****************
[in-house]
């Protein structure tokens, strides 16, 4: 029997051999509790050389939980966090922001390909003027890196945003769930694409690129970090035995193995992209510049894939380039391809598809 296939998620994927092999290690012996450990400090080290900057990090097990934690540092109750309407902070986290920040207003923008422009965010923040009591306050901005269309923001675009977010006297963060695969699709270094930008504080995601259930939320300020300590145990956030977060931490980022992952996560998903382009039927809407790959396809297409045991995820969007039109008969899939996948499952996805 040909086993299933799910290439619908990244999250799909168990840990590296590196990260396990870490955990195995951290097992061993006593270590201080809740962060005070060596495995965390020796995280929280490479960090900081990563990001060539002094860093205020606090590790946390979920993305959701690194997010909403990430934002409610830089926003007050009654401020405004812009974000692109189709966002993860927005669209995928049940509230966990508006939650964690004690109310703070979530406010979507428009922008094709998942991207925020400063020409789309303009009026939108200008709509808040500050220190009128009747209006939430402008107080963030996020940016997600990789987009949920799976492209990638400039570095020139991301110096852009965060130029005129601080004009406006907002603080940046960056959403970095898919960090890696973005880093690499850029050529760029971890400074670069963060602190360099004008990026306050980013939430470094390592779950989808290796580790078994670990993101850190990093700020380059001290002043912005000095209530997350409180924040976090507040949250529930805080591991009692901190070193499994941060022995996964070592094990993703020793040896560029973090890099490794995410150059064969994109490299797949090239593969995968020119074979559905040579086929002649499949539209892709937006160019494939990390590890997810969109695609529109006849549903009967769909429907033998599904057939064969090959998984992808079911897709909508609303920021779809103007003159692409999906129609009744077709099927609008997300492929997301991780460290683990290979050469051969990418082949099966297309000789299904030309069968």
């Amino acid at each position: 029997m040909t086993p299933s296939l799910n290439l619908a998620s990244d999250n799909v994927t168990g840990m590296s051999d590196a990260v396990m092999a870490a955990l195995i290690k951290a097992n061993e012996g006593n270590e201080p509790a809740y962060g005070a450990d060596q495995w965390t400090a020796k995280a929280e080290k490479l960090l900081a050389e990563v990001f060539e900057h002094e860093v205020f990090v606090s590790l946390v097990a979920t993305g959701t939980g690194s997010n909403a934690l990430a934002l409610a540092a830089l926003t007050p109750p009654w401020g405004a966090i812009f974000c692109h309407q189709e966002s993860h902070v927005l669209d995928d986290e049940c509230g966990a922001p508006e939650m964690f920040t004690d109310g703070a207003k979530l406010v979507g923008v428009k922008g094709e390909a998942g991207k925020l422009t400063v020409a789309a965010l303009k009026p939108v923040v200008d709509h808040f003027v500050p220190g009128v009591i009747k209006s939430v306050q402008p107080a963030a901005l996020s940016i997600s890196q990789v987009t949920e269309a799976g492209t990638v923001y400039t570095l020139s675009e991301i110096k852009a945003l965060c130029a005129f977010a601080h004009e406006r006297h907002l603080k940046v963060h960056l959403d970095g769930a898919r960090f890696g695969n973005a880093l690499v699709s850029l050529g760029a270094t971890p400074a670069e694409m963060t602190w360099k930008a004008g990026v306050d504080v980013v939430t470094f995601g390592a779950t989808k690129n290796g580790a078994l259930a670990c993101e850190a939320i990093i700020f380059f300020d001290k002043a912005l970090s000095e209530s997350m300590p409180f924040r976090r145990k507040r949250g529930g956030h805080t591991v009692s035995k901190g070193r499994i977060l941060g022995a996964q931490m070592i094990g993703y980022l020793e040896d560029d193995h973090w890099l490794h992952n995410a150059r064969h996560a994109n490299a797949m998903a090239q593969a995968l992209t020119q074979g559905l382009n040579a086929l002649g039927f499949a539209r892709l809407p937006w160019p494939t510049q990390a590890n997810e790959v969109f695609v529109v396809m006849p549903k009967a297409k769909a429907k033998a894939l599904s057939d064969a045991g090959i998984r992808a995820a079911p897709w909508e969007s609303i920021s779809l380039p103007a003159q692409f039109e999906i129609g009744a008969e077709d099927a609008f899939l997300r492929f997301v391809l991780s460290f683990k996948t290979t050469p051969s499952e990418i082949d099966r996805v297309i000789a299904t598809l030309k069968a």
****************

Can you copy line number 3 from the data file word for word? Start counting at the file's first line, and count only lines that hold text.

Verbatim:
């Amino acid at each position: 029997m040909t086993p299933s296939l799910n290439l619908a998620s990244d999250n799909v994927t168990g840990m590296s051999d590196a990260v396990m092999a870490a955990l195995i290690k951290a097992n061993e012996g006593n270590e201080p509790a809740y962060g005070a450990d060596q495995w965390t400090a020796k995280a929280e080290k490479l960090l900081a050389e990563v990001f060539e900057h002094e860093v205020f990090v606090s590790l946390v097990a979920t993305g959701t939980g690194s997010n909403a934690l990430a934002l409610a540092a830089l926003t007050p109750p009654w401020g405004a966090i812009f974000c692109h309407q189709e966002s993860h902070v927005l669209d995928d986290e049940c509230g966990a922001p508006e939650m964690f920040t004690d109310g703070a207003k979530l406010v979507g923008v428009k922008g094709e390909a998942g991207k925020l422009t400063v020409a789309a965010l303009k009026p939108v923040v200008d709509h808040f003027v500050p220190g009128v009591i009747k209006s939430v306050q402008p107080a963030a901005l996020s940016i997600s890196q990789v987009t949920e269309a799976g492209t990638v923001y400039t570095l020139s675009e991301i110096k852009a945003l965060c130029a005129f977010a601080h004009e406006r006297h907002l603080k940046v963060h960056l959403d970095g769930a898919r960090f890696g695969n973005a880093l690499v699709s850029l050529g760029a270094t971890p400074a670069e694409m963060t602190w360099k930008a004008g990026v306050d504080v980013v939430t470094f995601g390592a779950t989808k690129n290796g580790a078994l259930a670990c993101e850190a939320i990093i700020f380059f300020d001290k002043a912005l970090s000095e209530s997350m300590p409180f924040r976090r145990k507040r949250g529930g956030h805080t591991v009692s035995k901190g070193r499994i977060l941060g022995a996964q931490m070592i094990g993703y980022l020793e040896d560029d193995h973090w890099l490794h992952n995410a150059r064969h996560a994109n490299a797949m998903a090239q593969a995968l992209t020119q074979g559905l382009n040579a086929l002649g039927f499949a539209r892709l809407p937006w160019p494939t510049q990390a590890n997810e790959v969109f695609v529109v396809m006849p549903k009967a297409k769909a429907k033998a894939l599904s057939d064969a045991g090959i998984r992808a995820a079911p897709w909508e969007s609303i920021s779809l380039p103007a003159q692409f039109e999906i129609g009744a008969e077709d099927a609008f899939l997300r492929f997301v391809l991780s460290f683990k996948t290979t050469p051969s499952e990418i082949d099966r996805v297309i000789a299904t598809l030309k069968a």